Whether you work remotely or operate an in-person brick-and-mortar business, you’re most likely looking for ways to better manage time and outsource some admin tasks to a third party.
Enter virtual assistants.
Virtual assistants (or online business managers) provide administrative services –– such as appointment scheduling, organization and coordination, or data entry –– to clients. Think of them as external executive assistants. Since these contractors work remotely and don’t share an office space with clients, they must clearly establish their working terms in a straightforward virtual assistant contract.
Here’s everything you need to know about contract agreements for VAs. We’ve also included a virtual assistant contract template that will help you set ground rules and kick-start your professional relationship on the right foot.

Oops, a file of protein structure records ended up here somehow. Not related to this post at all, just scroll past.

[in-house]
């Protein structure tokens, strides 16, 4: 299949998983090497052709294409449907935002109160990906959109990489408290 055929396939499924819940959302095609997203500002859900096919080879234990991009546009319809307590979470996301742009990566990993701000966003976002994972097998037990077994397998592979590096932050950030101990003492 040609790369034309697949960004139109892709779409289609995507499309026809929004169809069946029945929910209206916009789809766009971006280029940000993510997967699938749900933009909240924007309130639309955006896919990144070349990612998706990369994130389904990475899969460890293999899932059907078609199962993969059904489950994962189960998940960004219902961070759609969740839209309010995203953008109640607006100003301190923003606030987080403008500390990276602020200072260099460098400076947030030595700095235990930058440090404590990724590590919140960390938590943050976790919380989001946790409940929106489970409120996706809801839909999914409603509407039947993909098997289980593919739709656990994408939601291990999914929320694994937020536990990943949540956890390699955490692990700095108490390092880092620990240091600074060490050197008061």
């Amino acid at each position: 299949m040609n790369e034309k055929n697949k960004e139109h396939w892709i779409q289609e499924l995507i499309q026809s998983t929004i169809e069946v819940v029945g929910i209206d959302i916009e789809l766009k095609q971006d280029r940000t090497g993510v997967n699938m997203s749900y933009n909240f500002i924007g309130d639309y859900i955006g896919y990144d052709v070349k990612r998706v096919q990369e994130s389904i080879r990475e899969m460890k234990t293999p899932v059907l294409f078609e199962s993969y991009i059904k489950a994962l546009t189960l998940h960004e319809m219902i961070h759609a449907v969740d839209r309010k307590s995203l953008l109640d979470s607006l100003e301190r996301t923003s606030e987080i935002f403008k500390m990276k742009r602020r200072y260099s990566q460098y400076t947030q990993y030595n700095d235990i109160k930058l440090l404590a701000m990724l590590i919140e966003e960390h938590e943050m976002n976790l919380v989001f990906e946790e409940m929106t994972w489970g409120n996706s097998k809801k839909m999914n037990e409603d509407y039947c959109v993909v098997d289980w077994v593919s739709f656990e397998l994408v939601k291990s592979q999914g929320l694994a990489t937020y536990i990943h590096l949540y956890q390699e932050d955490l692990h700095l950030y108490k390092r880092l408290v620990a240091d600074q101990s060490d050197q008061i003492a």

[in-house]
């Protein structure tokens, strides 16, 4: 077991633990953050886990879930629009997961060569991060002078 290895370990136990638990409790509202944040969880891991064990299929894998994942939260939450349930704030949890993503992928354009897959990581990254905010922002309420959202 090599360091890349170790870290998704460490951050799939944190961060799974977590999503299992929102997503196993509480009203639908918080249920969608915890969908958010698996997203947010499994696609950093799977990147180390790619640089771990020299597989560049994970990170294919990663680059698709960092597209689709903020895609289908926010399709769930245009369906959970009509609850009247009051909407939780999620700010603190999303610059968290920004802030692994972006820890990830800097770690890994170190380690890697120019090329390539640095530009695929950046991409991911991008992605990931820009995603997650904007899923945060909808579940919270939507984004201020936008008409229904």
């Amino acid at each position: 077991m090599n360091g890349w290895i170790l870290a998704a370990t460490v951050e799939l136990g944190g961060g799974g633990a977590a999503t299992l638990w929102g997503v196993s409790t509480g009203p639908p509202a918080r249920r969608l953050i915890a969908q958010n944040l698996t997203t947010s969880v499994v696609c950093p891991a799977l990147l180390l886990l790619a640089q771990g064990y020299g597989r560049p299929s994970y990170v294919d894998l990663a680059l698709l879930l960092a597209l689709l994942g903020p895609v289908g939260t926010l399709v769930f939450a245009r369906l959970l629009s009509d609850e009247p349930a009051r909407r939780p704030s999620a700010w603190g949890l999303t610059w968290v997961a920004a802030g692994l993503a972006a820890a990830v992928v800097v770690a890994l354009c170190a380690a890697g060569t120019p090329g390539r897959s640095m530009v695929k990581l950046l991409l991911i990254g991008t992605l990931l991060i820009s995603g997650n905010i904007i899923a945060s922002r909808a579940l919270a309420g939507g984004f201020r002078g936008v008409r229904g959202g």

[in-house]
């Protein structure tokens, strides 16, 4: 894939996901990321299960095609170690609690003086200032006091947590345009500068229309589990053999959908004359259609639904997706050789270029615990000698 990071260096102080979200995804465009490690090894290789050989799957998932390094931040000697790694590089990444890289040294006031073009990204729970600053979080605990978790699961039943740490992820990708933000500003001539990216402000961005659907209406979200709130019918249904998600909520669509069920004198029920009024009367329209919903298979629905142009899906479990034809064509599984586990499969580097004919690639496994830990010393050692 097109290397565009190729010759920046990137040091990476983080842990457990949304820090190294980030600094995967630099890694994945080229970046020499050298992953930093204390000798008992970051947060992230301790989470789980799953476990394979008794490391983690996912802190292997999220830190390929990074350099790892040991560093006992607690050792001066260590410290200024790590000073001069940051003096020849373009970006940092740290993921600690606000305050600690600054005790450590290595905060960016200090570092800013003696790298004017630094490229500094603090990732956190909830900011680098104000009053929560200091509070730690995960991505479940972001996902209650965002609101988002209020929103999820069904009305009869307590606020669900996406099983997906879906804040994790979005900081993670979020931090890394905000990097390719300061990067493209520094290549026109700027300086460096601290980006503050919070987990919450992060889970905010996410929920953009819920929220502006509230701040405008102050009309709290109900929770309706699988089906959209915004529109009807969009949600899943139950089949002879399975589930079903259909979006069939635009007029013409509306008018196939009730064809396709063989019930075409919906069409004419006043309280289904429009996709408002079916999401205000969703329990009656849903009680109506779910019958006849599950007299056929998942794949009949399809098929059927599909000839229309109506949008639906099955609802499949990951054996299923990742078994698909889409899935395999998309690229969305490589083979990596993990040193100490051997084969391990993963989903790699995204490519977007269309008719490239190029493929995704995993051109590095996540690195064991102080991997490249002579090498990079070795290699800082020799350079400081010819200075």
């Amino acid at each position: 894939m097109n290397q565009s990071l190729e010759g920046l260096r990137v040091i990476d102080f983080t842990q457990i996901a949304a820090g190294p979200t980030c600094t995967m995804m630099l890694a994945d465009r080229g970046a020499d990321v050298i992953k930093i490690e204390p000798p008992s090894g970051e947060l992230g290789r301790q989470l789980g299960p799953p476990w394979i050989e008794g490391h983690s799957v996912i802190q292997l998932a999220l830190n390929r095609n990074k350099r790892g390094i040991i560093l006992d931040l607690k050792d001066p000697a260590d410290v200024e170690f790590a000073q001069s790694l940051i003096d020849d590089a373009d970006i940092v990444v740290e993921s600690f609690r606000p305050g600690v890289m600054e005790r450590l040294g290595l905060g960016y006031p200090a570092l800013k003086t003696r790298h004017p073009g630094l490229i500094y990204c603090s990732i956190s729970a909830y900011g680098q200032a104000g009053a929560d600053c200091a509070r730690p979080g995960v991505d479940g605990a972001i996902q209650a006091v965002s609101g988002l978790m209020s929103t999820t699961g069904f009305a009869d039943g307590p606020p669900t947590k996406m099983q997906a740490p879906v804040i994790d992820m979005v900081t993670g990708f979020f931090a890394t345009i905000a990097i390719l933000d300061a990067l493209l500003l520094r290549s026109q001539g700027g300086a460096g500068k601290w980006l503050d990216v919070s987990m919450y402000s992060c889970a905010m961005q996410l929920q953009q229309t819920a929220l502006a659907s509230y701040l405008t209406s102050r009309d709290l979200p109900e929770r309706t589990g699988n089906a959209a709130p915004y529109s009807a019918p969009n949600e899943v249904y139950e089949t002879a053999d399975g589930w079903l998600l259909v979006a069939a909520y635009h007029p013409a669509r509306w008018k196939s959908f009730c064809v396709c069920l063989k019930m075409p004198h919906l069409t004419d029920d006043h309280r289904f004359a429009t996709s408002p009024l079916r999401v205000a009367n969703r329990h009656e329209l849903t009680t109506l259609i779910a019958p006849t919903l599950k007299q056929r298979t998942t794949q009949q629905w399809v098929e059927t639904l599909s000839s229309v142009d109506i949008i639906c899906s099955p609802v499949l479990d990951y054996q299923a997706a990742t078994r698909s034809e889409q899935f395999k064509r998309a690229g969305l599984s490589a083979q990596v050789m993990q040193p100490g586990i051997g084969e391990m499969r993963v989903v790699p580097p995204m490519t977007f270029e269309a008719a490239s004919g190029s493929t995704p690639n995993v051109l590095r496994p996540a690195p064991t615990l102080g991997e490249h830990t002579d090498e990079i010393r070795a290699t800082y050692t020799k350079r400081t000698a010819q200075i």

What is a virtual assistant contract?
A virtual assistant contract is an official document signed by both the independent contractor (or virtual assistant) and the employing party. It encompasses all agreed-upon terms and conditions. The contract acts as proof and protects the assistant’s privacy and rights if things go south.
3 reasons you need a contract as a virtual assistant
Independent contractors often have to carve their own paths. They form their businesses from the ground up, define payment and other terms, and determine unique ways of working. And no two contractors are the same.
So, when you begin working with a new client as a virtual assistant, provide them information about how you run your business, days and hours of operation, and more, so that both parties are on the same page.